Surfing the Canadian Shield – an evening with Ian Tamblyn

by Lynn Stevenson

Tamblyn/Mason

Ian Tamblyn

Crushed in a corner with a capacity crowd, I wondered why I’d worried.   Tickets hadn’t sold as quickly as expected, so new to ‘The Spirit’- I fretted.  But when the night rolled round, Ian Tamblyn had packed the place and completely enthralled his audience.  Despite the Sens game and the Junos, the Elmdale Tavern was jammed with devoted fans who hung on his words and laughed at his effortlessly delivered stories of places majestic and, well, less than so…  From the open doors of lousy hotels in the middle of nowhere to the heartbreaking beauty of the North – Ian Tamblyn sings of experience.  The man has been there and it shows.

Tamblyn/Mason

Ian playing hammered dulcimer

Though hard to move at times, how wonderful it was to be in such an intimate setting and experience the power and emotions of this evening.  Ian Tamblyn’s voice and guitar rang lovingly in a trip through time from his early recordings in the 1970s to the present day.  The first set was dominated by these earlier songs such as ‘Ghosts of the Homestead’ and ‘Country Style Donut Tonight’.  Some of these early songs he says he hasn’t played in 20 years – but magically, the hands and heart remember.  In a reggae inspired tune he talked about Ottawa in the 70s, the band “Heaven’s Radio” and Terry Gillespie who will be performing in the Spirit of Rasputin’s Sunday Concert Series May 2nd – another show that should not be missed!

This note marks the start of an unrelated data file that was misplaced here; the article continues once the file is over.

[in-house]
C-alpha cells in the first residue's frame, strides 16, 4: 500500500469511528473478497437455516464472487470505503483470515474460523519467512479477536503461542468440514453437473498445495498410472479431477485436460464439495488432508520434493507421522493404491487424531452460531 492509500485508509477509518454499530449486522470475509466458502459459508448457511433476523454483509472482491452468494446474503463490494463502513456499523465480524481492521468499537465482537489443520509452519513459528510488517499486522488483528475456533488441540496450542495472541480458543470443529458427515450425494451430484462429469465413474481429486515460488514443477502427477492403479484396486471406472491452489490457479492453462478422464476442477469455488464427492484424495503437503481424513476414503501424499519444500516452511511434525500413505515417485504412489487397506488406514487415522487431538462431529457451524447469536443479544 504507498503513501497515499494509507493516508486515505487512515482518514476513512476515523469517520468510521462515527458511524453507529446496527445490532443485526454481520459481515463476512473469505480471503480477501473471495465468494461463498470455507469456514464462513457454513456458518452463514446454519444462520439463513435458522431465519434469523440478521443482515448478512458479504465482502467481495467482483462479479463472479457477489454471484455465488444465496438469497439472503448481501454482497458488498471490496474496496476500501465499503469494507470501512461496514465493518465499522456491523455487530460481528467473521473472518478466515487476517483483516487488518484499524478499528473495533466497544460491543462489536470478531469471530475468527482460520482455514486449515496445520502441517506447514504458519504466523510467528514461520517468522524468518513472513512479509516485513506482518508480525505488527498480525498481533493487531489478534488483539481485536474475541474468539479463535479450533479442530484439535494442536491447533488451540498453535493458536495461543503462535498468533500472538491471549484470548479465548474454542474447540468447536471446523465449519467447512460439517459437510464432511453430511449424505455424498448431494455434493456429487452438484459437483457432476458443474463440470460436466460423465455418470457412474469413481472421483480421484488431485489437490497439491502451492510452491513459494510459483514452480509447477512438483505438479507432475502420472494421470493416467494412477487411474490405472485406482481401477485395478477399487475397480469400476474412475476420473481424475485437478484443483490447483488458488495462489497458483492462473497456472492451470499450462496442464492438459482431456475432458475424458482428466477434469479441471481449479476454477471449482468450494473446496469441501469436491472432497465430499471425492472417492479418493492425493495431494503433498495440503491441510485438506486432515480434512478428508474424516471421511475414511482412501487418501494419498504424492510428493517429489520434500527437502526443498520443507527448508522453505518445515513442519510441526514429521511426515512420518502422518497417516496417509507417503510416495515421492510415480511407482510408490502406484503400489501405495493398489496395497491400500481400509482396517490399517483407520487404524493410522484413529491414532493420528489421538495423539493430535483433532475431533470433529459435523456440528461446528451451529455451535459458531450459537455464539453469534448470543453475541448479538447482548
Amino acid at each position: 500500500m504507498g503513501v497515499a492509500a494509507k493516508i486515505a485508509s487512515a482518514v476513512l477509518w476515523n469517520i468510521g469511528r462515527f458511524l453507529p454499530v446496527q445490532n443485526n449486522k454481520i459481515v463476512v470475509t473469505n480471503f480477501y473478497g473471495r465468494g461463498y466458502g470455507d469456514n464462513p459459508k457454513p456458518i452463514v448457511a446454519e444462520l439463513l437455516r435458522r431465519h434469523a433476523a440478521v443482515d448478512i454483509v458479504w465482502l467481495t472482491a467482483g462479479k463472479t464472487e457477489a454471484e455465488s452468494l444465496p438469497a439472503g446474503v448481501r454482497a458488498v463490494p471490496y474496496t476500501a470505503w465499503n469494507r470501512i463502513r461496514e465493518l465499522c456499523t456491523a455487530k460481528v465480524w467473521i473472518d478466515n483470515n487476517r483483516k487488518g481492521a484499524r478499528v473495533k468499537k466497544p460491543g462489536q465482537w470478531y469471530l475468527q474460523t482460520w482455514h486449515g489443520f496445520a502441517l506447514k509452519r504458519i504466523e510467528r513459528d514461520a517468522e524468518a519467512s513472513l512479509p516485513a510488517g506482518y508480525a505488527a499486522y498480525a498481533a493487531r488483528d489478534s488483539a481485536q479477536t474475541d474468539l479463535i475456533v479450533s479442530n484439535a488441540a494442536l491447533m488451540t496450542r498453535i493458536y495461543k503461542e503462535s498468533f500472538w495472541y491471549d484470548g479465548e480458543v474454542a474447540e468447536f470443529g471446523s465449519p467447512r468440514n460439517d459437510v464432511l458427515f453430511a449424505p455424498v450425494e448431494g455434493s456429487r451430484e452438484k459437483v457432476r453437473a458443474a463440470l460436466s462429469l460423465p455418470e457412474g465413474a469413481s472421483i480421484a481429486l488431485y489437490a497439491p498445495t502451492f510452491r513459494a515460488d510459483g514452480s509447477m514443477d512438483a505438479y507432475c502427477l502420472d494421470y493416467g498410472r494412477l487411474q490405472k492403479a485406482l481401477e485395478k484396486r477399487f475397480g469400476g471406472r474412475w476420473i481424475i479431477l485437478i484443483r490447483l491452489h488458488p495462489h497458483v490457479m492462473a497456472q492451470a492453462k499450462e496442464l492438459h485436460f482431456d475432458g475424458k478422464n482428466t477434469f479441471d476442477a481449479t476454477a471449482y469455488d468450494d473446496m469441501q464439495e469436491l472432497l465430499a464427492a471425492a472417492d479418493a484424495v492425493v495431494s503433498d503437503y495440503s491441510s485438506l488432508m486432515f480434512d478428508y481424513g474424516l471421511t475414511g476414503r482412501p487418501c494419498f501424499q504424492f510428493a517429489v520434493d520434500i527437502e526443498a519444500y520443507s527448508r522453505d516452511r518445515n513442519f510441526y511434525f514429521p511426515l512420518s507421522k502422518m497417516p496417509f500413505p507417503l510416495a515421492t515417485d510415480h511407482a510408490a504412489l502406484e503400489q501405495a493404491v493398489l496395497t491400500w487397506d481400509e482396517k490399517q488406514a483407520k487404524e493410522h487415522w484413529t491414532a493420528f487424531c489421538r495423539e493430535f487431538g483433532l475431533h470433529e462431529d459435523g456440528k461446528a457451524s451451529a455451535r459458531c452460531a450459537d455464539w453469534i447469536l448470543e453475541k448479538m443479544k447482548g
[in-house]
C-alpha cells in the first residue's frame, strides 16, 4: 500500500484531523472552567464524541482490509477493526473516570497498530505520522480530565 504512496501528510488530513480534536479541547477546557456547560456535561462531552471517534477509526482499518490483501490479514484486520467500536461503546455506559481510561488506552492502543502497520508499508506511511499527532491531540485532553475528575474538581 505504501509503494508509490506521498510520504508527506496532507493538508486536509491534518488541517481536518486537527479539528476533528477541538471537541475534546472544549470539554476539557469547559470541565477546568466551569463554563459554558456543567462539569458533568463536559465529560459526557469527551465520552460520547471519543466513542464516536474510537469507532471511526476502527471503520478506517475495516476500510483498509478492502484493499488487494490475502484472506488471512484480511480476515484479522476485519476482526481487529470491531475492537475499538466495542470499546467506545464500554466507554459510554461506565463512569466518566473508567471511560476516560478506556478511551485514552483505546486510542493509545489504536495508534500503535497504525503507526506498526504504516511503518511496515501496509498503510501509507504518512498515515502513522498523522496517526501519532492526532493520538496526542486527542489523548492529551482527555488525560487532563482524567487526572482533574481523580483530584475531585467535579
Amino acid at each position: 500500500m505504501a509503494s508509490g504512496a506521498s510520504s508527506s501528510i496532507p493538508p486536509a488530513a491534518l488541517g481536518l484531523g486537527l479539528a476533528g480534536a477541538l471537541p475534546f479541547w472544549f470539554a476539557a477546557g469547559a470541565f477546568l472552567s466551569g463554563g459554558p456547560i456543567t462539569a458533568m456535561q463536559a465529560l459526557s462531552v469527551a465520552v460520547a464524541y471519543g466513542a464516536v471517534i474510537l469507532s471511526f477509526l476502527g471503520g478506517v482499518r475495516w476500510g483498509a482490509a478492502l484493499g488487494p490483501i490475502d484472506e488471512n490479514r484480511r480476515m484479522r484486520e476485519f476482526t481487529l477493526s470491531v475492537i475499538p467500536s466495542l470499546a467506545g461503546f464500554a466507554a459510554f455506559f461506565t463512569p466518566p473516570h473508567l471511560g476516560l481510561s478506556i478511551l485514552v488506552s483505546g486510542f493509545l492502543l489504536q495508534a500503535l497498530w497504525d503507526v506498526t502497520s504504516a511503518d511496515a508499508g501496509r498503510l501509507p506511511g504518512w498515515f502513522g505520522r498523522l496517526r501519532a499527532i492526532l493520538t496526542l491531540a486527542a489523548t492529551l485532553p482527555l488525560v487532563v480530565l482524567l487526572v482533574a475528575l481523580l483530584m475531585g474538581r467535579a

Moving forward, Tamblyn’s tales were beautifully enriched by Fred Guignion whose gorgeous guitar work on songs like ‘Old Voice” rose like whale song behind the heartbeat of Ian’s voice.  Tamblyn acknowledged Guignion’s talent several times during the evening; praise well deserved.

Tamblyn/Mason

Andy Mason

Singer-songwriter Andy Mason opened the evening with half a dozen fine songs which reminded me of Paul Simon and my table mate of Lennie Gallant.   Mason’s strong vocals and great guitar work shined most strongly when singing about Native issues close to his heart.  In these songs in particular, the audience felt a shiver of the tremendous potential of this performer whose work was an excellent introduction to Tamblyn.

There was humour too – like Tamblyn’s ‘Trouble with Puffins’ in Greenland, or how unwise it is to try to surf on a lake in the Canadian Shield, how a hair dryer can come in handy in beat-up Volkswagen on a cold night home or why lust is really not very good for the neck. Tamblyn did two solid sets and one heartfelt encore before heading home himself – hopefully in a more reliable, although likely less amusing vehicle.    The evening ended with 12 songs still to go on the set list – hopefully we will get to hear these at another magical Tamblyn evening soon.

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